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The subject of this article appeared in Call of Duty: Black Ops III.

The Common Defense Pact [1] is a faction in Call of Duty: Black Ops III. It is competing with the Winslow Accord in the Third Cold War. It appears to be the spiritual successor of the Second Cold War-era Strategic Defense Coalition, as well as being the successor to the European Union.


Active since at least 2037, the Common Defense Pact has its origins in the disintegrating European Union. By this period of time, Russia had become the primary buyer of Poland's foreign debt. While the United Kingdom, France, and Germany left the European Union, the EU chose to fill the void by admitting Russia as a new member state and formed the Common Defense Pact; a mutual economic and military defense alliance between the various European States in an effort to secure their interests in the twenty-first century.[2]



The CDP owes its inception to the economic and political turmoil that occurred in the aftermath of the Collapse of the European Union as well as rising geopolitical competition over dwindling oil sources and access to limited resources such as rare earth elements necessary for high-tech industries. Issues were also compounded by protectionist economic policies taken by national governments towards their growing private space sectors.

After France and Germany had withdrawn from the EU and the Euro had collapsed, Poland signed the Warsaw Purchase in 2025. This treaty returned Poland to solvency and offered energy security in return for commitments on political issues and protectionist and preferential trade guarantees on the purchase of natural gas and other energy exports from Russia, as well as military hardware. The Warsaw Purchase would form the template for the treaties that would follow; indeed, the text of the Warsaw Purchase remains more or less unchanged in the articles of incorporation used by the CDP to the modern day.

The Trans-European Treaty[]

In 2026, Hungary, followed by Romania and then the Czech Republic, would each sign their own treaty with Russia. These countries governments denounced the "EU Rich Clique" for abandoning its smaller economic members during a time of crisis. In 2027, Bulgaria, Finland, Kazakhstan, Greece and Ukraine would also sign their own treaties with Russia. Russia drafted Trans-European Treaty, which formalized the Russo-European Super-Block of Nations.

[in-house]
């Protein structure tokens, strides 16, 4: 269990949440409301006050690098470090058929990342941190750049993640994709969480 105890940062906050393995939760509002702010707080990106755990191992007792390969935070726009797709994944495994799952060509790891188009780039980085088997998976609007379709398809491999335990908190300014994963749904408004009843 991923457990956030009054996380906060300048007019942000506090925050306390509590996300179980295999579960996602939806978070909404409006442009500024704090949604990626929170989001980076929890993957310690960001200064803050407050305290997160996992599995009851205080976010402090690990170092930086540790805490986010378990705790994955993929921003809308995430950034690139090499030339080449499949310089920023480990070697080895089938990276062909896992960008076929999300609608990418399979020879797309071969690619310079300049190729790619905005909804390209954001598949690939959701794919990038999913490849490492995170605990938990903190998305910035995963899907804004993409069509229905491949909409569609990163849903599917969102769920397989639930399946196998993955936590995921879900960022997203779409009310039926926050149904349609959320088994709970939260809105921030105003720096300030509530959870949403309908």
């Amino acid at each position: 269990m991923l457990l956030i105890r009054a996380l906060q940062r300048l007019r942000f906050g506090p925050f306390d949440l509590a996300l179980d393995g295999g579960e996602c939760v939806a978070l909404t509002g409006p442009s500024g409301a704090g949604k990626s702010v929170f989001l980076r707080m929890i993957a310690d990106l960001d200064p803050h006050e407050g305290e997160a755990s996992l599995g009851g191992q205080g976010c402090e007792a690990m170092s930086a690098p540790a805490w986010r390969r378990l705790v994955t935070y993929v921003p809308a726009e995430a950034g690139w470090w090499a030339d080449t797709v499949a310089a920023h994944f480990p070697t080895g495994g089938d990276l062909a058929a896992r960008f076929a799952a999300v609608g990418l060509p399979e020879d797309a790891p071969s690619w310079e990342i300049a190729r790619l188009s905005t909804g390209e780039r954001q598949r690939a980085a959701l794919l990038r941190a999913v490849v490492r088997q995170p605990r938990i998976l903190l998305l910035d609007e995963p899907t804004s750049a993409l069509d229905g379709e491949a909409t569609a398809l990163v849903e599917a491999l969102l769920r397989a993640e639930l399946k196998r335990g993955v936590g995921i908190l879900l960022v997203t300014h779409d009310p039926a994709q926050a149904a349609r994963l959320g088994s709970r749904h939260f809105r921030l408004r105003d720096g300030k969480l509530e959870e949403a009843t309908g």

By 2028, NATO, internally divided between its Trans-European and non-Trans-European members, was formally disbanded. Algeria, Belarus, Cuba, Estonia, Latvia and Slovakia would all join the Trans-European Treaty by the end of the year.

Increased Expansion, Increased Tension[]

Military tensions escalated during 2029, when Russia, eager to demonstrate that its ageing ICBM program was still a credible threat to the US' increasingly sophisticated Ballistic Missile Defenses, knocked out an ageing American telecommunications satellite using a repurposed ICBM. Two days later, a US Aegis Cruiser destroyed a Russian commercial rocket carrying three GLONASS satellites during its launch phase. The Americans would deny this was deliberate, claiming their system incorrectly identified the rocket as an ICBM launch and made an automatic interception.

In 2030, the nascent trade-and-energy hegemony expanded substantially, with Angola, Nigeria and Pakistan all joining. The African nations brought with them substantial petroleum reserves while Pakistan brought mineral wealth in return for assurances on its manufacturing sectors which were starting to suffer from local manufacture.

In 2031, the Lomonosov Incident would draw the US and Russia into conflict again, with the destruction of the US research vessel, the USS Pleasant, by the Russian navy in contested waters, highlighting the two sides increased competition over undersea mineral and oil rights.

In a surprising move in 2032, Germany would sign the Trans-European Treaty, bringing its own substantial industrial and financial base, as well as pledges over membership from Austria and Italy.

Birth of the Common Defense Pact[]

In 2036, a joint naval exercise in the East China Sea between American, Chinese and Japanese vessels, drew condemnation from Russia, Pakistan and Iran. In a climate of the worsening global Recession of the Poorest, Iran signed the Trans-European Treaty.

At the ceremony, the Iranian representatives proposed that the existing treaty be upgraded to a mutual defence treaty. In the highly stage managed scenes that followed, all Trans-European Treaty members (aside from an abstaining Germany) voted to do so. Thus the Common Defense Pact was born.

Under the terms of the treaty, an attack on one nation was an attack on all. Nations would maintain their national sovereignty but would also contribute funds annually to the training and supply of their allies' militaries. Later that year, Germany would withdraw from the CDP.

A New Cold War[]

In response to the CDP's creation, US Secretary of State George Winslow would draft the self-named Winslow Accords in 2037, creating a mutual defense treaty that extended to all American allies.

The remainder of the decade also saw greater expansion for the CDP, with Libya and Syria both joining in 2037. Kenya would formally join in 2039 (after lengthy negotiations concerning mineral rights, due to Kenya's vast deposits of recently discovered rare earth elements), bringing the rest of the Nile River Coalition with her in 2040.

Due to a changing international situation, Italy left the CDP in 2041, following an election pledge in which the newly elected Italian government would leave the CDP and join the Winslow Accord.

Yemen and Somalia would join the CDP in 2051 and 2052, respectively

Common Defense Pact Member Nations[]

Members List

Former Members[]

  • Flag of Germany Germany (defected to Winslow Accord in 2036)
  • Flag of Italy Italy (defected to Winslow Accord in 2041)